Giving newly hired military spouses an organizational contact, who shares a similar background or who has a genuine interest in their professional development, will help them assimilate more easily into a company. Through a military spouse initiative, military spouses can lean on each other and utilize company resources to not just have a job but a rewarding career.

MILITARY SPOUSE JOB SEEKER ADVICE

There are a lot of resources available for military spouses looking for professional work – if you know where to look. Hire Heroes USA‘s Serving Spouses Program is dedicated to combating the specific employment challenges men and women face because of a partner’s service in the U.S. Armed Forces. Hire Heroes USA is committed to tackling military spouse unemployment and underemployment with robust, personalized resources like dedicated Transition Specialists who are often military spouses themselves, resume assistance, job sourcing, and employment workshops – all tailored to specifically to address the needs and concerns of military spouses. Over 1,800 military spouses have found new careers with assistance from Hire Heroes USA since we first began working with spouses. That number will only grow as the Serving Spouses Program continues to serve the silent ranks: military spouses.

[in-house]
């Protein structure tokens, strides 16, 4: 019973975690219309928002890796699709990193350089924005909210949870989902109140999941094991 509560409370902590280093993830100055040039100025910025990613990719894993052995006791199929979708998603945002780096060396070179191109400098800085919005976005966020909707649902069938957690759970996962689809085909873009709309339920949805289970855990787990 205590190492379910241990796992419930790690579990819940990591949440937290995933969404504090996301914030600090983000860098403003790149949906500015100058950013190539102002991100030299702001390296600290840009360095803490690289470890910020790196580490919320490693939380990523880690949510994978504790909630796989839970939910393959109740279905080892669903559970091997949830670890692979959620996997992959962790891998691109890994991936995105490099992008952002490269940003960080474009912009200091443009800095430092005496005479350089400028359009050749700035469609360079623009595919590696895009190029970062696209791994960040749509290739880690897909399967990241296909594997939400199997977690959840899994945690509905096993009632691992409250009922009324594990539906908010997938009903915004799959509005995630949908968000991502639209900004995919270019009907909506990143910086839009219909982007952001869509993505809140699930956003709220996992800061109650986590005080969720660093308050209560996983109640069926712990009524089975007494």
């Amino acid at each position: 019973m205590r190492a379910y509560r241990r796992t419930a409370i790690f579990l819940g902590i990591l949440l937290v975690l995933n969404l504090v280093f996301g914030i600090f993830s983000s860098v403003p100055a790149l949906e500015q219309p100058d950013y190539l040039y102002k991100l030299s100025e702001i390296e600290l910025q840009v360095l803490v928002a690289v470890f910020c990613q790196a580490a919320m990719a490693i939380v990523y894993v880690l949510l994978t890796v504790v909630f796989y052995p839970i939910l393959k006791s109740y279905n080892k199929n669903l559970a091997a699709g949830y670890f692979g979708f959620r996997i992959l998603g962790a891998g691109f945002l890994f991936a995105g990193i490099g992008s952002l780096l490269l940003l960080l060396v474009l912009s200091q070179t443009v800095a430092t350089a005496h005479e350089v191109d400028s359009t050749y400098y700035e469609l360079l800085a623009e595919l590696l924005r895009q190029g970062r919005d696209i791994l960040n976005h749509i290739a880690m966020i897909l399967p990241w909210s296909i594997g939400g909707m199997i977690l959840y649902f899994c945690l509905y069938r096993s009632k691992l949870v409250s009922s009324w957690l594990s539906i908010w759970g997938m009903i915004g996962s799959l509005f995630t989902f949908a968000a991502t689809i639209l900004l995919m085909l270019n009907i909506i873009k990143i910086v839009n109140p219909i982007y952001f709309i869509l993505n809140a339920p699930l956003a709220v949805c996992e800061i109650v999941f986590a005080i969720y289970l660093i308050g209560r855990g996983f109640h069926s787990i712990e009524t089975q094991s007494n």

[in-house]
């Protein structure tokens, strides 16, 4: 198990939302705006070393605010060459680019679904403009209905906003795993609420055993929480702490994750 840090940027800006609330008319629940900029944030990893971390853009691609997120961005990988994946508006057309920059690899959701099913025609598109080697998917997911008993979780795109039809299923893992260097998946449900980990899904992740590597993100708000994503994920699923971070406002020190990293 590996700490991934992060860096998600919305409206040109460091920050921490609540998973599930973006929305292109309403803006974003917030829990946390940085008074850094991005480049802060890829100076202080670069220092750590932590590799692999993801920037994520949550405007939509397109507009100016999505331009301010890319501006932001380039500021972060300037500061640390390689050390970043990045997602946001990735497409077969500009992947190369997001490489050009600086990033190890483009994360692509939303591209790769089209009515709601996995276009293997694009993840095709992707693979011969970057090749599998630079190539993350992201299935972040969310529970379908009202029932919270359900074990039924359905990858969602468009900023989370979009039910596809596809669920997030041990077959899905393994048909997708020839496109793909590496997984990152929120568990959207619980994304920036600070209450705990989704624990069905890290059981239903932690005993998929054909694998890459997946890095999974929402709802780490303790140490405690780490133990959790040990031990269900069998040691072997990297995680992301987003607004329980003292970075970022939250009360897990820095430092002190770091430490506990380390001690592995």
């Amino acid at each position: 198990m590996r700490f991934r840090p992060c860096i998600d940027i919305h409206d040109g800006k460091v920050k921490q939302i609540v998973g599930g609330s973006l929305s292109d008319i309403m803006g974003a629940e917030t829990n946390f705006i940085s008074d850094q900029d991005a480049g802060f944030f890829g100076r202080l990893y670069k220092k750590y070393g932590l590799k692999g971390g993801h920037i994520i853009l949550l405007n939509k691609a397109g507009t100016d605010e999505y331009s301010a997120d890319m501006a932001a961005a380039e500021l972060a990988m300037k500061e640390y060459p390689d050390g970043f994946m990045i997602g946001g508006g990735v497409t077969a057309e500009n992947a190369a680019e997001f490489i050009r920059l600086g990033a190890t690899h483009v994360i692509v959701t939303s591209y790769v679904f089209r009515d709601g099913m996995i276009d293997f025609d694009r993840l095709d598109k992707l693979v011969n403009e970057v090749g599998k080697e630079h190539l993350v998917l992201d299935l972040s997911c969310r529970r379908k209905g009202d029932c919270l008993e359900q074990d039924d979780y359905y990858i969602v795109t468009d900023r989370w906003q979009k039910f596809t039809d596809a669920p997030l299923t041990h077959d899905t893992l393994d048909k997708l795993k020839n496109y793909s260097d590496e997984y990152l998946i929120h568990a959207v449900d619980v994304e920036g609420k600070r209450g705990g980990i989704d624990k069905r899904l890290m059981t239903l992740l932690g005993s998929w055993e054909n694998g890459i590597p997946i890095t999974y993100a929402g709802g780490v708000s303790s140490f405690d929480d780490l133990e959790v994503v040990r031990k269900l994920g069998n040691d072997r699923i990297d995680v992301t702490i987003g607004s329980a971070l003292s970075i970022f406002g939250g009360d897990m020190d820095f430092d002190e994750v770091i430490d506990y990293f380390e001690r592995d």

Sign up today at https://www.hireheroesusa.org/serving-spouses/

Written by Kelly Kelly and Camille Inman

Hire Heroes USA